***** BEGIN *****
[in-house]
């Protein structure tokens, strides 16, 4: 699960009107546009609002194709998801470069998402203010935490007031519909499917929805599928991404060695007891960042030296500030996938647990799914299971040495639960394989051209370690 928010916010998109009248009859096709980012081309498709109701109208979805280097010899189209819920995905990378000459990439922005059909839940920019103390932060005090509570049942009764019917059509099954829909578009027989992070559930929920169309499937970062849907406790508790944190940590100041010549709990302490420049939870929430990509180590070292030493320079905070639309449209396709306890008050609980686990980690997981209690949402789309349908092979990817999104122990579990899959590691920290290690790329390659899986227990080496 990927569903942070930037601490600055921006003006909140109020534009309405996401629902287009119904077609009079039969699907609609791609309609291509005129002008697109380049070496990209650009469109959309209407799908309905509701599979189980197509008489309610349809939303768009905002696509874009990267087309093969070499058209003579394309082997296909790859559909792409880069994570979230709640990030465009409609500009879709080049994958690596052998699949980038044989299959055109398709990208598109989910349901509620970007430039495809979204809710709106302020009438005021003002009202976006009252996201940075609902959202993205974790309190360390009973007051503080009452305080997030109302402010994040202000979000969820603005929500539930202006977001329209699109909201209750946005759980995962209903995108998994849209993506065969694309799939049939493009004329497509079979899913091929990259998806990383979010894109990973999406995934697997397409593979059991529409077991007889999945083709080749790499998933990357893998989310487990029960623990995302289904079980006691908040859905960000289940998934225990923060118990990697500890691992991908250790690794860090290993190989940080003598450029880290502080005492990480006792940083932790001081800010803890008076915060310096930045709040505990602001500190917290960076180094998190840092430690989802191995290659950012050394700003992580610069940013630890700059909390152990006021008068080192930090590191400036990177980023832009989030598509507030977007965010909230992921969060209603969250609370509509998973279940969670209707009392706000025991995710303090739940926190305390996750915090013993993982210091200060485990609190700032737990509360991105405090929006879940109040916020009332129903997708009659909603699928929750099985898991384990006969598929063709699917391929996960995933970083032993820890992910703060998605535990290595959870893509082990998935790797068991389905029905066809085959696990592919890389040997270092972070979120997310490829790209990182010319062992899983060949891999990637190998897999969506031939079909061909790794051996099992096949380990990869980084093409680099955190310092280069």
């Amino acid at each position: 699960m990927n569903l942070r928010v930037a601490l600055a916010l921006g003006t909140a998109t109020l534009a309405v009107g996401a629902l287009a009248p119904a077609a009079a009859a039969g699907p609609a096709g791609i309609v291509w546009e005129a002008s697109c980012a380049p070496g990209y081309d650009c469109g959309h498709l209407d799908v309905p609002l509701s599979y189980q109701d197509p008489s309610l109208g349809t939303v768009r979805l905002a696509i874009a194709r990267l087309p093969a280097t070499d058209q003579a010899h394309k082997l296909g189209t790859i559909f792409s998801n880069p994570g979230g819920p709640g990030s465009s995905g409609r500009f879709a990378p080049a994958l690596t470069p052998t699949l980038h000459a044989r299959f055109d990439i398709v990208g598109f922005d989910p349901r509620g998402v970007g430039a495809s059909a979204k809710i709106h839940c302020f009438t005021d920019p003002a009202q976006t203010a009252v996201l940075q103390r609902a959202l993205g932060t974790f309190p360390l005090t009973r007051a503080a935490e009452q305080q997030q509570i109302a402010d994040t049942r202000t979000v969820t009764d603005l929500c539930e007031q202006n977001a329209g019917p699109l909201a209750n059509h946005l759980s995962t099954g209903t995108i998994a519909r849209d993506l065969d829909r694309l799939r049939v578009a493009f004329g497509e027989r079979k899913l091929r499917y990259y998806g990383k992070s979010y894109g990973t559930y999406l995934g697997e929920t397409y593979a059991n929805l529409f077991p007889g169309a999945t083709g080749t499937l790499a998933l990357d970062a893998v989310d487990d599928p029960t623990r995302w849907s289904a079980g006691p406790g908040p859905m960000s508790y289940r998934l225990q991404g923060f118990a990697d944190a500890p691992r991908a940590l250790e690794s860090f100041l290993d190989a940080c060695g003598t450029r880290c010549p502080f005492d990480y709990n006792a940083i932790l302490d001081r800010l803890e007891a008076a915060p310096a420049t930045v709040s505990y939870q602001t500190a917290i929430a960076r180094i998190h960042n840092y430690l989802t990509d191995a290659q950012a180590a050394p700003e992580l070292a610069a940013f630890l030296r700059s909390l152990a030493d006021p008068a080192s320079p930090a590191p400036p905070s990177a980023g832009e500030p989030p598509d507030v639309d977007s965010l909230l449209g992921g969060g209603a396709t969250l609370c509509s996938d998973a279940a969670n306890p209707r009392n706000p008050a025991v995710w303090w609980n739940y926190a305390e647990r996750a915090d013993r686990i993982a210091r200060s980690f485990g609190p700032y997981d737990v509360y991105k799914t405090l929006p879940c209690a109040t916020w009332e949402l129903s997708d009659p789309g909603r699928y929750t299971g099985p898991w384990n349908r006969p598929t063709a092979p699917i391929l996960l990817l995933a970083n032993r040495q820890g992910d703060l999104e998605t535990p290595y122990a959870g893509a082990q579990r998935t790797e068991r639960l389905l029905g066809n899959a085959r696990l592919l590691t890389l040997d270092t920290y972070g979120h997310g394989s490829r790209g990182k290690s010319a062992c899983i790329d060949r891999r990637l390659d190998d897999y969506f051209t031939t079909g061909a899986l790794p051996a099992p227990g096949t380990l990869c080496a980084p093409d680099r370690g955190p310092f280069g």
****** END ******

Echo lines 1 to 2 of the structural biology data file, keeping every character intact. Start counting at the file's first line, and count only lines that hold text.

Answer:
[in-house]
């Protein structure tokens, strides 16, 4: 699960009107546009609002194709998801470069998402203010935490007031519909499917929805599928991404060695007891960042030296500030996938647990799914299971040495639960394989051209370690 928010916010998109009248009859096709980012081309498709109701109208979805280097010899189209819920995905990378000459990439922005059909839940920019103390932060005090509570049942009764019917059509099954829909578009027989992070559930929920169309499937970062849907406790508790944190940590100041010549709990302490420049939870929430990509180590070292030493320079905070639309449209396709306890008050609980686990980690997981209690949402789309349908092979990817999104122990579990899959590691920290290690790329390659899986227990080496 990927569903942070930037601490600055921006003006909140109020534009309405996401629902287009119904077609009079039969699907609609791609309609291509005129002008697109380049070496990209650009469109959309209407799908309905509701599979189980197509008489309610349809939303768009905002696509874009990267087309093969070499058209003579394309082997296909790859559909792409880069994570979230709640990030465009409609500009879709080049994958690596052998699949980038044989299959055109398709990208598109989910349901509620970007430039495809979204809710709106302020009438005021003002009202976006009252996201940075609902959202993205974790309190360390009973007051503080009452305080997030109302402010994040202000979000969820603005929500539930202006977001329209699109909201209750946005759980995962209903995108998994849209993506065969694309799939049939493009004329497509079979899913091929990259998806990383979010894109990973999406995934697997397409593979059991529409077991007889999945083709080749790499998933990357893998989310487990029960623990995302289904079980006691908040859905960000289940998934225990923060118990990697500890691992991908250790690794860090290993190989940080003598450029880290502080005492990480006792940083932790001081800010803890008076915060310096930045709040505990602001500190917290960076180094998190840092430690989802191995290659950012050394700003992580610069940013630890700059909390152990006021008068080192930090590191400036990177980023832009989030598509507030977007965010909230992921969060209603969250609370509509998973279940969670209707009392706000025991995710303090739940926190305390996750915090013993993982210091200060485990609190700032737990509360991105405090929006879940109040916020009332129903997708009659909603699928929750099985898991384990006969598929063709699917391929996960995933970083032993820890992910703060998605535990290595959870893509082990998935790797068991389905029905066809085959696990592919890389040997270092972070979120997310490829790209990182010319062992899983060949891999990637190998897999969506031939079909061909790794051996099992096949380990990869980084093409680099955190310092280069």